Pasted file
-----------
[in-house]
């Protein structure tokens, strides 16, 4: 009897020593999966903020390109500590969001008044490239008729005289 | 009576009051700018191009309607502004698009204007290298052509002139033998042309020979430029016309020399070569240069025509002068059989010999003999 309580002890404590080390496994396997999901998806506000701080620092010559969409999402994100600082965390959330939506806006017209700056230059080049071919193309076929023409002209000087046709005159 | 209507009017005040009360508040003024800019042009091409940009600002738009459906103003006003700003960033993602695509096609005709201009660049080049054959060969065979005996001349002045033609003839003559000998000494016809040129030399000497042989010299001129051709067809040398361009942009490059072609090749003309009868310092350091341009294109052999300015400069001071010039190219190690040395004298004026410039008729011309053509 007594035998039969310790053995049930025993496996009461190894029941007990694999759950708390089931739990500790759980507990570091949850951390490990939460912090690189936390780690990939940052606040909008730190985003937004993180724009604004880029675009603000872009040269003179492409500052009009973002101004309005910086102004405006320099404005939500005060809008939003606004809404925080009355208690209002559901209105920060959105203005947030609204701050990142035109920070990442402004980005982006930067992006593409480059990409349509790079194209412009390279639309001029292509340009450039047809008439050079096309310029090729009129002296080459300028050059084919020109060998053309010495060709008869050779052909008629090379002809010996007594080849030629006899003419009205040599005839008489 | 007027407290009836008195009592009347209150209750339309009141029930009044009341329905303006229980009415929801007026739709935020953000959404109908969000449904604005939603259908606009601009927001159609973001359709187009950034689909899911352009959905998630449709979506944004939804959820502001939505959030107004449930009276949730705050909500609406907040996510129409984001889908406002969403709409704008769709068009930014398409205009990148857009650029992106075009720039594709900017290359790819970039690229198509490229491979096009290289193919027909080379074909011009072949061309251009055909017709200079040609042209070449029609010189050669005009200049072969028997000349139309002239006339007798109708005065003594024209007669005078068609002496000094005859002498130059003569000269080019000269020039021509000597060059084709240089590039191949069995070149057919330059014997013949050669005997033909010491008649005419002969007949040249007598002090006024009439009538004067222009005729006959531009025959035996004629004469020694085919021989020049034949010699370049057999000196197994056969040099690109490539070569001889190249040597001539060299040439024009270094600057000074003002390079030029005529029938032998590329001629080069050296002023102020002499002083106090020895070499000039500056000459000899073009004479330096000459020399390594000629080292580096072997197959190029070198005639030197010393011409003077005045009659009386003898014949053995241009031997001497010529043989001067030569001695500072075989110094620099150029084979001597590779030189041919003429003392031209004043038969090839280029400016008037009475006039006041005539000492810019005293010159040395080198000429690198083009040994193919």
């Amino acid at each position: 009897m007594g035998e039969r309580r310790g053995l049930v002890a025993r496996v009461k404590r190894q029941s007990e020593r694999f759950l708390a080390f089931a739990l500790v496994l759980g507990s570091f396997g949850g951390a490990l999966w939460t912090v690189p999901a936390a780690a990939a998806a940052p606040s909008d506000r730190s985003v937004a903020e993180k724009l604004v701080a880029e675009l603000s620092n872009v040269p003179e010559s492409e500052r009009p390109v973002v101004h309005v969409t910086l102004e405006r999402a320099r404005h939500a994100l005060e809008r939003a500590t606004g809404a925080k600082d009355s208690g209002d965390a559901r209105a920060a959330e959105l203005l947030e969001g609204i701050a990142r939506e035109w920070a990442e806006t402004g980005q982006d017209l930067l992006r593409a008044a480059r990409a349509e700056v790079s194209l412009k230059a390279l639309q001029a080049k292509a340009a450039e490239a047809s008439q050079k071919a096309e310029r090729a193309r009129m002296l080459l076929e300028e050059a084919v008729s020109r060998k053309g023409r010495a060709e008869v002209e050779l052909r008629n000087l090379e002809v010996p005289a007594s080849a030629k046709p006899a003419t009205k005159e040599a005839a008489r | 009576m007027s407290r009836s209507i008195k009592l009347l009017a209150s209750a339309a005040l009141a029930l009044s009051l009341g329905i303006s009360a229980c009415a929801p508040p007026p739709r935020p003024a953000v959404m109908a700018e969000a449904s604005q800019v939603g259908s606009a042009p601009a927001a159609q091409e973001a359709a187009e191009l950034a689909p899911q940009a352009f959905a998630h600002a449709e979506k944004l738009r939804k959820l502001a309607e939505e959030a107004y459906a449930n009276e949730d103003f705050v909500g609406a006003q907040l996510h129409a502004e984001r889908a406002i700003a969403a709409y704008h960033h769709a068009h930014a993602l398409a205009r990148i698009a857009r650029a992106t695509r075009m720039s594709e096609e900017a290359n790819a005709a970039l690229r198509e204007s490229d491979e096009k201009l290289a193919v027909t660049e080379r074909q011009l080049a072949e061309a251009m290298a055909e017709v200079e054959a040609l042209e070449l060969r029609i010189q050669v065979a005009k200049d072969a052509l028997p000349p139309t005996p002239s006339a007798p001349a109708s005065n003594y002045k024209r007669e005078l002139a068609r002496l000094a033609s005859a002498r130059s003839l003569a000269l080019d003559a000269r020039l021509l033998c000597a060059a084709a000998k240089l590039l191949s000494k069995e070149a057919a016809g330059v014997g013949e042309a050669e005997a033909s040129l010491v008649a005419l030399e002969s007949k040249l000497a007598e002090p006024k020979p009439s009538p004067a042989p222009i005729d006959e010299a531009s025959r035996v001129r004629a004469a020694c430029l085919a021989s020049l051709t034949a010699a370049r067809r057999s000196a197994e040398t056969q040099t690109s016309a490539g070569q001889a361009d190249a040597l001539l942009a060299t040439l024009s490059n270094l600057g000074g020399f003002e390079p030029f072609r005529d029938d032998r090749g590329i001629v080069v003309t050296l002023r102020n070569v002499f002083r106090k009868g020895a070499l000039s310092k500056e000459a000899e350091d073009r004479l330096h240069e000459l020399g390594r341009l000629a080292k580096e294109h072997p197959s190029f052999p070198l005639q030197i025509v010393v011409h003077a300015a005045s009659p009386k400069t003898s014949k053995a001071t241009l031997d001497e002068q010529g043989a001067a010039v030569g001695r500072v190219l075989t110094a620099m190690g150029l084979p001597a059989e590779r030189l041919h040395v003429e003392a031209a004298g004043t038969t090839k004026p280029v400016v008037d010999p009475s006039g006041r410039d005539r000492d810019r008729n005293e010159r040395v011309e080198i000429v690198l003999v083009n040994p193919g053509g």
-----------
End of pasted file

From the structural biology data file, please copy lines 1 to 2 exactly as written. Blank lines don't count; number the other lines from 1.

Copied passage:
[in-house]
């Protein structure tokens, strides 16, 4: 009897020593999966903020390109500590969001008044490239008729005289 | 009576009051700018191009309607502004698009204007290298052509002139033998042309020979430029016309020399070569240069025509002068059989010999003999 309580002890404590080390496994396997999901998806506000701080620092010559969409999402994100600082965390959330939506806006017209700056230059080049071919193309076929023409002209000087046709005159 | 209507009017005040009360508040003024800019042009091409940009600002738009459906103003006003700003960033993602695509096609005709201009660049080049054959060969065979005996001349002045033609003839003559000998000494016809040129030399000497042989010299001129051709067809040398361009942009490059072609090749003309009868310092350091341009294109052999300015400069001071010039190219190690040395004298004026410039008729011309053509 007594035998039969310790053995049930025993496996009461190894029941007990694999759950708390089931739990500790759980507990570091949850951390490990939460912090690189936390780690990939940052606040909008730190985003937004993180724009604004880029675009603000872009040269003179492409500052009009973002101004309005910086102004405006320099404005939500005060809008939003606004809404925080009355208690209002559901209105920060959105203005947030609204701050990142035109920070990442402004980005982006930067992006593409480059990409349509790079194209412009390279639309001029292509340009450039047809008439050079096309310029090729009129002296080459300028050059084919020109060998053309010495060709008869050779052909008629090379002809010996007594080849030629006899003419009205040599005839008489 | 007027407290009836008195009592009347209150209750339309009141029930009044009341329905303006229980009415929801007026739709935020953000959404109908969000449904604005939603259908606009601009927001159609973001359709187009950034689909899911352009959905998630449709979506944004939804959820502001939505959030107004449930009276949730705050909500609406907040996510129409984001889908406002969403709409704008769709068009930014398409205009990148857009650029992106075009720039594709900017290359790819970039690229198509490229491979096009290289193919027909080379074909011009072949061309251009055909017709200079040609042209070449029609010189050669005009200049072969028997000349139309002239006339007798109708005065003594024209007669005078068609002496000094005859002498130059003569000269080019000269020039021509000597060059084709240089590039191949069995070149057919330059014997013949050669005997033909010491008649005419002969007949040249007598002090006024009439009538004067222009005729006959531009025959035996004629004469020694085919021989020049034949010699370049057999000196197994056969040099690109490539070569001889190249040597001539060299040439024009270094600057000074003002390079030029005529029938032998590329001629080069050296002023102020002499002083106090020895070499000039500056000459000899073009004479330096000459020399390594000629080292580096072997197959190029070198005639030197010393011409003077005045009659009386003898014949053995241009031997001497010529043989001067030569001695500072075989110094620099150029084979001597590779030189041919003429003392031209004043038969090839280029400016008037009475006039006041005539000492810019005293010159040395080198000429690198083009040994193919």